Cumberland Island National Seashore: Linking Offshore Impacts to Mainland Withdrawals from a Regional Karst Aquifer
Bacchus, Sydney T.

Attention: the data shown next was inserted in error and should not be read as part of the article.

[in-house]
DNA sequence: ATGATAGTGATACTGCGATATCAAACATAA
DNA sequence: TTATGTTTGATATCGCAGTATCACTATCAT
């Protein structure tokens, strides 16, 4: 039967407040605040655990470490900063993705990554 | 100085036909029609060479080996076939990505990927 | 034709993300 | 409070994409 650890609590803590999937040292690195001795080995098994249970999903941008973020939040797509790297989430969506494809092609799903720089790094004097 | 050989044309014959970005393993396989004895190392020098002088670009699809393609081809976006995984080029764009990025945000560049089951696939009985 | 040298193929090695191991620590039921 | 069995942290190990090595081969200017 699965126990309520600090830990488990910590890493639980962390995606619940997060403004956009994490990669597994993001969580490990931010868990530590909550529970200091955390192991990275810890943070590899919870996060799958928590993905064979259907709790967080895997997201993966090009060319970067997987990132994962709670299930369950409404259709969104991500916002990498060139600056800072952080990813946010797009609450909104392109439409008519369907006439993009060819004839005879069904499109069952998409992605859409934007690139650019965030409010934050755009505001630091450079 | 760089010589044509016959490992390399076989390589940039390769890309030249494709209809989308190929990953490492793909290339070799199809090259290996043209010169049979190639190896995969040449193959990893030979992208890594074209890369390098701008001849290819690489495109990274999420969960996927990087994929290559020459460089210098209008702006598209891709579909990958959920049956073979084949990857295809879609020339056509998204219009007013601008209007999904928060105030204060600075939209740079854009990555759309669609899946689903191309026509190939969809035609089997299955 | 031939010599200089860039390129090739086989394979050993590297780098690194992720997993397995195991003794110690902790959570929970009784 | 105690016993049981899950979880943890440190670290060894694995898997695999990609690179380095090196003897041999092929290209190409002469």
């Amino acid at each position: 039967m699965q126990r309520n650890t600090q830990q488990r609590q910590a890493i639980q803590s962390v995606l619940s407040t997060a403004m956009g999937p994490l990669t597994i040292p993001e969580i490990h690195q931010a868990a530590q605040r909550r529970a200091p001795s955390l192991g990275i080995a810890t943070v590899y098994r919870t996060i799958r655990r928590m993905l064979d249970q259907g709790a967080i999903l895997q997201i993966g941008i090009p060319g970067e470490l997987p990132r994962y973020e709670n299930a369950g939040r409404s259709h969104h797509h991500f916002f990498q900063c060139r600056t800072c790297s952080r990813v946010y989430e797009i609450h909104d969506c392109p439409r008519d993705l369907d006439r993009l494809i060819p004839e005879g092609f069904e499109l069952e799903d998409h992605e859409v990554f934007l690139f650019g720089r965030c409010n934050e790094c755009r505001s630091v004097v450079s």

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Unsustainable withdrawals from the Floridan aquifer on the mainland of southeast Georgia have resulted in an estimated decline in the potentiometric surface of approximately 9 m (30 ft) in the location of Cumberland Island. The majority of this largest, most southerly barrier island off the coast of Georgia was designated as a National Seashore in 1972. Ten years later, Congress designated 3,600 ha (9,000 ac) of the 14,560 ha (36,400 ac) federally-owned tract as a "Wilderness Area", to "preserve the scenic, scientific, and historical values" of this natural resource. Unsustainable withdrawals from this regional karst aquifer are known to result in adverse impacts to surface resources beyond the point of withdrawals. However, no record could be found of attempts to determine whether any damage to the National Seashore might have occurred due to the large declines in potentiometric surface of the Floridan aquifer. A ground reconnaissance was conducted in the vicinity of the interior, "Wilderness Area" wetlands, where the greatest potential for adverse impacts related to groundwater withdrawals was predicted to occur. Environmental damage of the nature and magnitude associated with wellfields in Florida was documented in this area. A detailed investigation is recommended to determine the extent of the damage, and the role of past and present groundwater mining on the mainland.